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ἔργον προκείμενον. The view of work and duty here presented recalls I 352 E—353 E.

ἀκούεις. Phocylides, being dead, yet speaketh. The present ἀκούεις is just as legitimate as φησί, and well expresses the living voice of poetry in oral circulation. Heindorf (on Gorg. 503 C) misses the point of the idiom when he says that ἀκούεις is for ἀκήκοας; while Stallbaum's explanation ‘probas’ is positively wrong. The line, as restored by Bergk Phoc. Fr. 10, is δίζησθαι βιοτήν, ἀρετὴν δ᾽ ὅταν βίος ἤδη. The Horatian ‘quaerenda pecunia primum, | virtus post nummos’ gives the meaning, if primum and post are understood in a strictly temporal sense. Phocylides' maxim is one of the earliest expressions of the all but universal cry χρήματα χρήματ᾽ ἀνήρ (first in Alcaeus Fr. 49 Bergk), which Socrates and Plato continually preached against. It will be noticed that Plato for his own purposes represents Phocylides as laying the stress on ἀρετὴν ἀσκεῖν rather than on δίζησθαι βιοτήν, where it really falls.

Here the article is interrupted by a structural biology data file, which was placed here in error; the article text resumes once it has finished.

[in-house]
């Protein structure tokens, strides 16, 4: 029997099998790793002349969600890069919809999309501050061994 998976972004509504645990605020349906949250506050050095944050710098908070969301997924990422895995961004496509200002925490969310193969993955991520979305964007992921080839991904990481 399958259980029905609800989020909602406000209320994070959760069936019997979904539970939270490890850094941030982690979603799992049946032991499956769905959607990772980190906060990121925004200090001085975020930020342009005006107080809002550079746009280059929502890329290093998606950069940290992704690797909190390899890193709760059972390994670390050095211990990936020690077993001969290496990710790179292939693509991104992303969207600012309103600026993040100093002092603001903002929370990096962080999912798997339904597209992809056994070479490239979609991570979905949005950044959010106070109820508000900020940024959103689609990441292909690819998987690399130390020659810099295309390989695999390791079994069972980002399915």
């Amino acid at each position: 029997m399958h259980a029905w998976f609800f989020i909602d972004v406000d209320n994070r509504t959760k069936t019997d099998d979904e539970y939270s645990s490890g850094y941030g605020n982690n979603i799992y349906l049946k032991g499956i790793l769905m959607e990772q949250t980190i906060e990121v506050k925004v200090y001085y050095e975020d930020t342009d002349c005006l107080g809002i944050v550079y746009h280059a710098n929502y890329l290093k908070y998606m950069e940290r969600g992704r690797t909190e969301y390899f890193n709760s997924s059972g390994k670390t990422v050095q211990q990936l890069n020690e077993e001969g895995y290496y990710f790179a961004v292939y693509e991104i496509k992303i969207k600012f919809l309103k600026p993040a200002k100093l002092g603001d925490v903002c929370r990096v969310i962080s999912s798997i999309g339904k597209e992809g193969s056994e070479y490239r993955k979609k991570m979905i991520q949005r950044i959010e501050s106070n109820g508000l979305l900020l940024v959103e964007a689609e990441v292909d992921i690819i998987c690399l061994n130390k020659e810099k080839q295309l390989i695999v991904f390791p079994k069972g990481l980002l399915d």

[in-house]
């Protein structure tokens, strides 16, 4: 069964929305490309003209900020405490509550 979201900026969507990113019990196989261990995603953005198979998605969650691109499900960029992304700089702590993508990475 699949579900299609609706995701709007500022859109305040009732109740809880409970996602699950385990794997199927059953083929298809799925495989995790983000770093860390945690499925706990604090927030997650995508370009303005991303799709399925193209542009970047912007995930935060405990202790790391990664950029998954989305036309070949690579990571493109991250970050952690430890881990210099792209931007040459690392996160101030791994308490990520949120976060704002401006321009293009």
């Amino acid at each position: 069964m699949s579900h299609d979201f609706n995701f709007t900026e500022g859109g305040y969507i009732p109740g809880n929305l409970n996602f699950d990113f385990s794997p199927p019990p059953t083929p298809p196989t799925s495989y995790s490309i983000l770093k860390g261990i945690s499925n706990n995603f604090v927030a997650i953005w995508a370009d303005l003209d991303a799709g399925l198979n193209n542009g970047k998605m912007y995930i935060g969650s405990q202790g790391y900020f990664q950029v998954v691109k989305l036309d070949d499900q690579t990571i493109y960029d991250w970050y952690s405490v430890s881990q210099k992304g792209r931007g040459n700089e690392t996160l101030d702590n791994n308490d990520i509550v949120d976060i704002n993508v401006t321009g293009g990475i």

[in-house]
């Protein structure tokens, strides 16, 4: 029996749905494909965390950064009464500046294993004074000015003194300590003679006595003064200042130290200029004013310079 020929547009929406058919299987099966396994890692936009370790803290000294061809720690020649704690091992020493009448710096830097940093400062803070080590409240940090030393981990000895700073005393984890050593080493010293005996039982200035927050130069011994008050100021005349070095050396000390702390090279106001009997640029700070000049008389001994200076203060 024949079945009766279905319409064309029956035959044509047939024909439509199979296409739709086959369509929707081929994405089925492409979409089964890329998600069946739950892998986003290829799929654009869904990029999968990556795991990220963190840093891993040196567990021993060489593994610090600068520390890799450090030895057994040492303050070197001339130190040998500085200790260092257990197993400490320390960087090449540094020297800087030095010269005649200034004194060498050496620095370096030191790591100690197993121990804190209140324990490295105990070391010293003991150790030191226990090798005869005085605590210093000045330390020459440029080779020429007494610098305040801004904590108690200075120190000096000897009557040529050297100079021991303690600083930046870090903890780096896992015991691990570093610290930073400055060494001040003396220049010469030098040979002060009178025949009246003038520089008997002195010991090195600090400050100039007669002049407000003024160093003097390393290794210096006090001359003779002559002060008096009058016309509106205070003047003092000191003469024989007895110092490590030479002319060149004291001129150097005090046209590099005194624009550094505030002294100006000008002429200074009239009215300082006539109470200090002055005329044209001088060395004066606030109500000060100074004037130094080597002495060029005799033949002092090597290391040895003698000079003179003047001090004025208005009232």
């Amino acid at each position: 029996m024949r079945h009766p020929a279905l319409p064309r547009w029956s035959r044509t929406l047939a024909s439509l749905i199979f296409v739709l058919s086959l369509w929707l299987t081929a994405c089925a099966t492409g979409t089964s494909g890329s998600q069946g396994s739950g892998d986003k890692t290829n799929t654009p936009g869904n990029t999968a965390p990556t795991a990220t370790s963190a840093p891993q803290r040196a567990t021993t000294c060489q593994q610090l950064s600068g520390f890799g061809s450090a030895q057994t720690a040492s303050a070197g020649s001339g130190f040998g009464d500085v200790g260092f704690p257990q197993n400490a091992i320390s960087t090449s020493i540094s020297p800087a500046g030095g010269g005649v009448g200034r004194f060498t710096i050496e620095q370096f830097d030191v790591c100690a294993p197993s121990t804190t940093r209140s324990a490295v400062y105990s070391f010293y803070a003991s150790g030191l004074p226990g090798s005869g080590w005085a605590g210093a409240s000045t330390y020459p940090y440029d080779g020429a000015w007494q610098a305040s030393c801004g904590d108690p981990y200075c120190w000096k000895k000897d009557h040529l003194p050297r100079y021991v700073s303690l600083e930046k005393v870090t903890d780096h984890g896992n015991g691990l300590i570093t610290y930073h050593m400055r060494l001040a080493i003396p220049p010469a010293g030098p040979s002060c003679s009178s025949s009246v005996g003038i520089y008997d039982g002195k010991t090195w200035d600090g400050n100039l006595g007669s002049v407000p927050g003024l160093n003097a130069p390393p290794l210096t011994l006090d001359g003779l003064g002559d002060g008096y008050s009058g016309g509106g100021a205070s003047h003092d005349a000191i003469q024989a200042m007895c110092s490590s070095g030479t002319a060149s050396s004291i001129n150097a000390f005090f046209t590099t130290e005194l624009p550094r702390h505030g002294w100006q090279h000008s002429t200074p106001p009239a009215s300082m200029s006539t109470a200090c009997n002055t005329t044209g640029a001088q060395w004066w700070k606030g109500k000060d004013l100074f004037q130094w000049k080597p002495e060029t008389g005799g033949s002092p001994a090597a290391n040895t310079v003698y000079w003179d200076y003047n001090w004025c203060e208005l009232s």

τοῦτο: viz. τὸ ἀρετὴν ἀσκεῖν, as explained in the margin of A.

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